A Letter to Bob Dylan
Written by Jeff Buckley
Live Released
Dear Bob,

I don't know how to start.

Last saturday my man Steve Berkowitz broke it to me that you were told of something I'd said from the stage and that you'd felt insulted.

I need you to listen to me:

I have no way of knowing how my words were translated to you, if their whole meaning and context were intact, but the truth is, I was off on a tangent, on a stage, my mind going were to goes, trying to by funny, and I fucked up. I really fucked up.

And the worst of it is that your boys were at the gig to hear it - It doesn't really bother me. It just kills me to know that whatever they told you is what you think I think of you.

Not that I love you.
Not that I've always listened to you,
and carried the music with me wherever I go.
Not that I believe in you.
and also that your show was great.

It was only the Supper Club crowd that I was cynical about, and that's what I was trying to get at when I said what I said, and I'm sorry that I'll never get another first impression.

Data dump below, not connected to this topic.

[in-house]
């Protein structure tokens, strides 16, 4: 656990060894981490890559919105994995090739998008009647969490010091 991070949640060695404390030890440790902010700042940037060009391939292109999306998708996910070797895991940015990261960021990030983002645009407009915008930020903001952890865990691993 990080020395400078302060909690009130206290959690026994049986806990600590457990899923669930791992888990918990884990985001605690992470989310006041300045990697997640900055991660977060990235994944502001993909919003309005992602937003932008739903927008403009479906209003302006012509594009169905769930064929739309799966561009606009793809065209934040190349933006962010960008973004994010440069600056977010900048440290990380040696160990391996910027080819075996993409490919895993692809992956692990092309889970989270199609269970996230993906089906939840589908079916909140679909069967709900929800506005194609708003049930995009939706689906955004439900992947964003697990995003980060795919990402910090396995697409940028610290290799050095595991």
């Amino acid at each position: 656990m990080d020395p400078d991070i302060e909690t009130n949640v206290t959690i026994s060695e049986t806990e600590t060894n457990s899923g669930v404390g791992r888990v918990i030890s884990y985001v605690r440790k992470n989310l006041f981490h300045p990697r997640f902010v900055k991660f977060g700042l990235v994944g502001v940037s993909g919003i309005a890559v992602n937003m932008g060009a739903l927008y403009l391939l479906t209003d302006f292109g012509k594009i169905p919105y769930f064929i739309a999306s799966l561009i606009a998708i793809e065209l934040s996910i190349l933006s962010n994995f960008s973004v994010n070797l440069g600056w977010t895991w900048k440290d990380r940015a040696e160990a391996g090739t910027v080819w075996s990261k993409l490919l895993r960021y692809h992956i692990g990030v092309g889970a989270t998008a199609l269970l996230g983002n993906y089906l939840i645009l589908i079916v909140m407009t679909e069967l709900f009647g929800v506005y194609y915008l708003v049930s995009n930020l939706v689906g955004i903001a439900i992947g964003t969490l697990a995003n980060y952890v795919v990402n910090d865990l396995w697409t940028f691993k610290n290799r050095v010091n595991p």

You were really gracious to me, to even allow me backstage to meet you. I'll never forget you, [and] What you told me - you said 'Make a good record man', and I'm very honored to have meet you at all.

I'm only sad that I didn't get to tell you before all this intrigue. The intrigue is not the truth. Lots of eyes will read this letter before it gets to you Bob, which I accept. Some day you'll know exactly what i mean, man to man.

Always be well,

Jeff Buckley.
This poem reading was recorded in 1993 at a Poetry Event. It appears on the CD that accompanies the book titled 'The Spoken Word Revolution Redux'. Below is a quote regarding the origin of the letter:

'At almost the exact time as he secured a record deal, Jeff managed the potentially career-threatening feat of being seen to 'diss' labelmate Bob Dylan.

'I was at A Hole In The Wall in New York, and I'd seen Dylan the night before,' he revealed. 'So I did an impression of him singing I Want You. I did an impression of him singing Grace. I talked about how he sailed through some songs and was brilliant on others. People were shouting 'But he's still got it, right?' And I'm going: 'No. This is not Blonde On Blonde. This is him now. You guys are living in the past.'

In the audience were Bob Dylan's manager, his assistant manager and his best friend. 'Man the next day I was in Tompkins Square Park, staring at the ground with the snow falling, wishing I was never born. My A&R man was saying, 'Well, Bob feels dissed.' But I really didn't... I just... loved him so much I sent him up.' Buckley wrote a personal apology - and then when Grace came out, critics hailed the 'new Bob Dylan'. ' -- (Interview, Dave Simpson, The Guardian, 1994)
Known Performance:
93-12-?? ?, New York City, NY, America